Instead, they got a consistently hawkish Fed, which eventually drove a US$100/oz plunge in gold in early October 2023 with the market finally capitulating on hopes that the Fed or other central banks were coming to the rescue anytime soon. The most recent major economic data, US inflation, with a headline number rebounding for a third month, seems unlikely to dissuade the Fed from maintaining tight monetary policy into 2024. While this may have been negative for gold in absence of other major factors, it was completely overshadowed this week by surging geopolitical tensions.
US headline CPI inflation hit 3.7% in September 2023, up from a recent low of 3.1%
in June 2023, especially on rising energy prices, as the oil price trades near a threemonth high (Figure 4). However, core inflation, which excludes the more volatile food
and energy components, has continued to decline, to 4.1%, down from a peak of 6.6%
in October 2022. While core inflation does tend to be more of a focus for the Fed than
headline inflation, the September number is still considerably above its target of 2.0%.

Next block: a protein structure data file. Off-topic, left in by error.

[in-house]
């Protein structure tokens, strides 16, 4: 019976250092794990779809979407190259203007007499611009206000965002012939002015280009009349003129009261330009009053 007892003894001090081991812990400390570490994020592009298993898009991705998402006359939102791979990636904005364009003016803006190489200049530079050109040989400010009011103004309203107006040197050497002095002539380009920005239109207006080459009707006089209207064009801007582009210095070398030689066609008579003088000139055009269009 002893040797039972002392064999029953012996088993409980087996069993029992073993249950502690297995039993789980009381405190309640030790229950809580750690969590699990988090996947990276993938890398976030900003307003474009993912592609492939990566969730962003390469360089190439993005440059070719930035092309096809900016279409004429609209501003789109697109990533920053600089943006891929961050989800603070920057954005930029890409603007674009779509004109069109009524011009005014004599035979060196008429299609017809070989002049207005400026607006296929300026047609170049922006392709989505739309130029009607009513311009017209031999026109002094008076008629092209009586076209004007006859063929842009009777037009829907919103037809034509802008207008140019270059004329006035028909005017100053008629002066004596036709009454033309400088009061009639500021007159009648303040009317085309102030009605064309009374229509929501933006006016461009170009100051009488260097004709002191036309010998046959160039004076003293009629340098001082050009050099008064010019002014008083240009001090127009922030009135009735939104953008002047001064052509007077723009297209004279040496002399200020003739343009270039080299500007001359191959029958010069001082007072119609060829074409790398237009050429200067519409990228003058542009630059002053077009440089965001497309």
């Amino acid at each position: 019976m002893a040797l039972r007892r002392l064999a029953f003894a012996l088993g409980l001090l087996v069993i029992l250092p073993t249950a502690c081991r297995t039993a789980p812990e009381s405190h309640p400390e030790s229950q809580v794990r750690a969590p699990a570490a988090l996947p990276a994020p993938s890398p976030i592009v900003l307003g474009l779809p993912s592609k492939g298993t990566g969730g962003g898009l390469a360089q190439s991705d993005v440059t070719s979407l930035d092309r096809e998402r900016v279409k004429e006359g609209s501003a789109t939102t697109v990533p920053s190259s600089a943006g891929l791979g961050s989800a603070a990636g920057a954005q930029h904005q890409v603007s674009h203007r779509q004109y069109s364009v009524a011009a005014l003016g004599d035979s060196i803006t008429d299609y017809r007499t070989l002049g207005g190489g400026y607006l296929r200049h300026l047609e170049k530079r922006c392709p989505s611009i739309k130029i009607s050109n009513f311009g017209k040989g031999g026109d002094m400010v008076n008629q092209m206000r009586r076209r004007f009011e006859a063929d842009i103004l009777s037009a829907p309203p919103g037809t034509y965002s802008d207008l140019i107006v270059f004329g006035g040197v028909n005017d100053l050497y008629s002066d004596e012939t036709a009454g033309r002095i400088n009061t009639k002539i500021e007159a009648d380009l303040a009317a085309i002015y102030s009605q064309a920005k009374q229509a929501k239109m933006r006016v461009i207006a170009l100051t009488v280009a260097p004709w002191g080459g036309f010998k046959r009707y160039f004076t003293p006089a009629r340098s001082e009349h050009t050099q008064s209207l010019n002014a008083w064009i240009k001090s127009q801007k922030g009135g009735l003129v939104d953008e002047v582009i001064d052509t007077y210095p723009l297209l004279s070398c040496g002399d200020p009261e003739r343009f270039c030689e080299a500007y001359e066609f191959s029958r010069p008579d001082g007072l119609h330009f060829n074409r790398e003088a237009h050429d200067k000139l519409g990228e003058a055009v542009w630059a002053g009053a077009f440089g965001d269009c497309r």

Also, while perhaps weighted less heavily, the Fed will still certainly consider the
headline number in its decisions, especially since a Middle East centered conflict can
spike the oil price, which has been the source of most of the recent rise in prices.
Recent EU inflation data has shown a continued decline in headline inflation, to 5.3% in August 2023 from a 10.6% high in June 2022, and core inflation, to 5.2% from a peak of 5.6% in March 2023 (Figure 5). This core inflation also remains significantly above the European Central Bank’s target, similarly at 2.0%. For both the US and Europe, the inflation numbers have still not come down enough that either central bank would be likely to view inflation as having been brought entirely under control.